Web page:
Hack 70 Create an HTML Table of Contents from PDF Bookmarks

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Give web surfers an inviting HTML gateway into your PDF.

When browsing the Web, I usually groan at the sight of a PDF link. You have probably experienced it, too. My research has brought me to this point where I must now download a large PDF before I can proceed. The problem isn't so much with the PDF file, but with my inability to gauge just how much this PDF might help me before I commit to downloading it.

The PDF author might have even gone to great lengths to ensure a good, online read, with nice, clear fonts, navigational bookmarks, and page-at-a-time byte serving for quick, random access. But I can't tell that from looking at this PDF link. Chances are that I'll click and wait, and wait. When it finally opens, I'll probably need to flip, page by page, through illegible text looking for a clue that this tome will help me somehow. I might never find out, especially because I have a dozen other possible lines of inquiry I am pursuing at the same time.

Don't let this happen to your online PDF. If your PDF has bookmarks, use this hack to create an HTML table of contents that hyperlinks every heading directly to its PDF page (see Figure 5-16.

Figure 5-16. An HTML table of contents, which links readers directly to PDF topics

This kind of random access into an online PDF is convenient only if the PDF is linearized and the web server is configured for byte serving [Hack #67] . Without both of these, your readers must download the entire document before viewing a single page.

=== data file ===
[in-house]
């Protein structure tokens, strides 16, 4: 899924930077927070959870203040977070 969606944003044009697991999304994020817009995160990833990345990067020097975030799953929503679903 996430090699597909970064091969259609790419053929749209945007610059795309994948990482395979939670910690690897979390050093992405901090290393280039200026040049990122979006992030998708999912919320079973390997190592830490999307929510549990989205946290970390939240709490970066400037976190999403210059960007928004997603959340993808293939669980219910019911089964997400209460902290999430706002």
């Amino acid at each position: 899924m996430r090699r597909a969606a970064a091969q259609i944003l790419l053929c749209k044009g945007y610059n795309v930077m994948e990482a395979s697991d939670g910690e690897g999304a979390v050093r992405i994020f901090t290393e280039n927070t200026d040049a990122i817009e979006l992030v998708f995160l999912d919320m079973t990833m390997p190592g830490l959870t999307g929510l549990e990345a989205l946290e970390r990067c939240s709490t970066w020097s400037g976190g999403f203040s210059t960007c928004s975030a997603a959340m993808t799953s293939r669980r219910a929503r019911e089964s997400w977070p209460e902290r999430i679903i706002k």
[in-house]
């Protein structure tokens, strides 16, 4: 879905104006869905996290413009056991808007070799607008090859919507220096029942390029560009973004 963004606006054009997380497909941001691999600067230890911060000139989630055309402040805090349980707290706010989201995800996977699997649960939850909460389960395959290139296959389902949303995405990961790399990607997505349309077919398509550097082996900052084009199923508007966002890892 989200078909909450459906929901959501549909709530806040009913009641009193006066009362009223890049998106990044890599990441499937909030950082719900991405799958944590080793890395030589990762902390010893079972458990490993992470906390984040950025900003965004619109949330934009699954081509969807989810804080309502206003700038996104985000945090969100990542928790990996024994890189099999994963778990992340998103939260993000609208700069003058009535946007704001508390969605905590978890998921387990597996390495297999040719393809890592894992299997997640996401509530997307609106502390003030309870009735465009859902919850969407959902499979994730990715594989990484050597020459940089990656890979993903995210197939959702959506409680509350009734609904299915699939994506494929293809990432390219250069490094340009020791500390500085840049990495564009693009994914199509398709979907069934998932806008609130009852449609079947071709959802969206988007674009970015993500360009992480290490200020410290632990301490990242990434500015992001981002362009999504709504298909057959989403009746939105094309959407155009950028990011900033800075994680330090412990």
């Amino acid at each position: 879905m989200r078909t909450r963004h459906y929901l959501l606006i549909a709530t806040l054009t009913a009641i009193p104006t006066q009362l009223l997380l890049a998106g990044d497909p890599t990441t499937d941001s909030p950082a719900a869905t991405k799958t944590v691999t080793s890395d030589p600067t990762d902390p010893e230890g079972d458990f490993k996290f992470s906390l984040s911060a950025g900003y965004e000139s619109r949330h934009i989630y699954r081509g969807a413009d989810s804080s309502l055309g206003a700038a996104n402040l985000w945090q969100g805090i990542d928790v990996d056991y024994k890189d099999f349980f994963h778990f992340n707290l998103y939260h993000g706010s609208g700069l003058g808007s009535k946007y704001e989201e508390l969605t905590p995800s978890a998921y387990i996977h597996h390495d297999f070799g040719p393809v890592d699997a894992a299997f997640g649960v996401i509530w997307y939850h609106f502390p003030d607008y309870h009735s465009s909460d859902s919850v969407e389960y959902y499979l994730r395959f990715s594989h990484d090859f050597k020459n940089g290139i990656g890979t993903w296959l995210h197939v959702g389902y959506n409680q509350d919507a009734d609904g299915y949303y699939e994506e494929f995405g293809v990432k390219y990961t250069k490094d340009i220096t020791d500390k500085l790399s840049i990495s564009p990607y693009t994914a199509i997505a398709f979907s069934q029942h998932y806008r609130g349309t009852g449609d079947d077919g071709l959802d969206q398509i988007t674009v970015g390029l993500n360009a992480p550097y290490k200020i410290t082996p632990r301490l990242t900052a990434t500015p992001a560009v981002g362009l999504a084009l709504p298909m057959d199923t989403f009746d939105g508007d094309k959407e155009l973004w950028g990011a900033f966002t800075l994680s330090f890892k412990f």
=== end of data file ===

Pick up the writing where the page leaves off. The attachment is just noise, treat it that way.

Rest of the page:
5.21.1 Create a PDF Table of Contents in HTML with pdftk and pdftoc

pdftk [Hack #79] can report on PDF data, including bookmarks. pdftoc converts this plain-text report into HTML. Visit http://www.pdfhacks.com/pdftoc/ and download pdftoc-1.0.zip. Unzip, and move pdftoc.exe to a convenient location, such as C:\Windows\system32\. On other platforms, build pdftoc from the source code.

Use pdftk to grab the bookmark data from your PDF, like so:

pdftk  mydoc.pdf  dump_data output mydoc_data.txt

Next, use pdftoc to convert this plain-text report into HTML:

pdftoc  mydoc.pdf < mydoc_data.txt  >  mydoc_toc.html

Alternatively, you can run these two steps together, like so:

pdftk  mydoc.pdf  dump_data | pdftoc  mydoc.pdf  >  mydoc_toc.html

The first argument to pdftoc is the document location that you want pdftoc to use in its hyperlinks. The previous example assumes that mydoc.pdf and mydoc_toc.html will be in the same directory. You can also give a relative path to your PDF, like so:

pdftoc  ../pdf/mydoc.pdf  <  mydoc_data.txt  >  mydoc_toc.html

or a full URL:

pdftoc  http://pdfhacks.com/pdf/mydoc.pdf  <  mydoc_data.txt  >  mydoc_toc.html

Once readers enter the PDF, they can use its bookmarks for further navigation. To ensure they see your bookmarks, set your PDF to display them upon opening [Hack #62] .

You can also add a download link [Hack #68] on the web page that prompts the user to save the PDF on her local disk. As a courtesy to the user, mention the download file size, too.